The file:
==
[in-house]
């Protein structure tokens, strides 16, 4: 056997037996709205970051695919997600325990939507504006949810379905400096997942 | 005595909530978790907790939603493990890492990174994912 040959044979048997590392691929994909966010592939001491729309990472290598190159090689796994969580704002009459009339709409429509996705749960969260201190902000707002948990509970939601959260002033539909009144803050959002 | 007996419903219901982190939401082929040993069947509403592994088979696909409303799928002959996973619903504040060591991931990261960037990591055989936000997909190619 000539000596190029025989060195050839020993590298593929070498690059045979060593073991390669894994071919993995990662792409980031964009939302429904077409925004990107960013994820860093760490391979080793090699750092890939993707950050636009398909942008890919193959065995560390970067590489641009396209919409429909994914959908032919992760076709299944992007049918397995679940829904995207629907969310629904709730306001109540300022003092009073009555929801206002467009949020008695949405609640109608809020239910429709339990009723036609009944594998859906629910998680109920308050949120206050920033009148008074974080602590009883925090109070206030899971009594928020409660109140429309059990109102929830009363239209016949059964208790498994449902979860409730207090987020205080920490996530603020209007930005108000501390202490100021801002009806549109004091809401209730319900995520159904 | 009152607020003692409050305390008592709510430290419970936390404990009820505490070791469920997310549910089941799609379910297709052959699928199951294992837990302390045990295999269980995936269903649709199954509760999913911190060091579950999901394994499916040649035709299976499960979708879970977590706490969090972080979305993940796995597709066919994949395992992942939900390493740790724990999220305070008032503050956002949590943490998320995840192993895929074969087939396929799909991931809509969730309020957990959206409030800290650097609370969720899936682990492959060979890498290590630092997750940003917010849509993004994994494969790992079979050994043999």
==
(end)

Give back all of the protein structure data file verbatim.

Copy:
[in-house]
């Protein structure tokens, strides 16, 4: 056997037996709205970051695919997600325990939507504006949810379905400096997942 | 005595909530978790907790939603493990890492990174994912 040959044979048997590392691929994909966010592939001491729309990472290598190159090689796994969580704002009459009339709409429509996705749960969260201190902000707002948990509970939601959260002033539909009144803050959002 | 007996419903219901982190939401082929040993069947509403592994088979696909409303799928002959996973619903504040060591991931990261960037990591055989936000997909190619 000539000596190029025989060195050839020993590298593929070498690059045979060593073991390669894994071919993995990662792409980031964009939302429904077409925004990107960013994820860093760490391979080793090699750092890939993707950050636009398909942008890919193959065995560390970067590489641009396209919409429909994914959908032919992760076709299944992007049918397995679940829904995207629907969310629904709730306001109540300022003092009073009555929801206002467009949020008695949405609640109608809020239910429709339990009723036609009944594998859906629910998680109920308050949120206050920033009148008074974080602590009883925090109070206030899971009594928020409660109140429309059990109102929830009363239209016949059964208790498994449902979860409730207090987020205080920490996530603020209007930005108000501390202490100021801002009806549109004091809401209730319900995520159904 | 009152607020003692409050305390008592709510430290419970936390404990009820505490070791469920997310549910089941799609379910297709052959699928199951294992837990302390045990295999269980995936269903649709199954509760999913911190060091579950999901394994499916040649035709299976499960979708879970977590706490969090972080979305993940796995597709066919994949395992992942939900390493740790724990999220305070008032503050956002949590943490998320995840192993895929074969087939396929799909991931809509969730309020957990959206409030800290650097609370969720899936682990492959060979890498290590630092997750940003917010849509993004994994494969790992079979050994043999």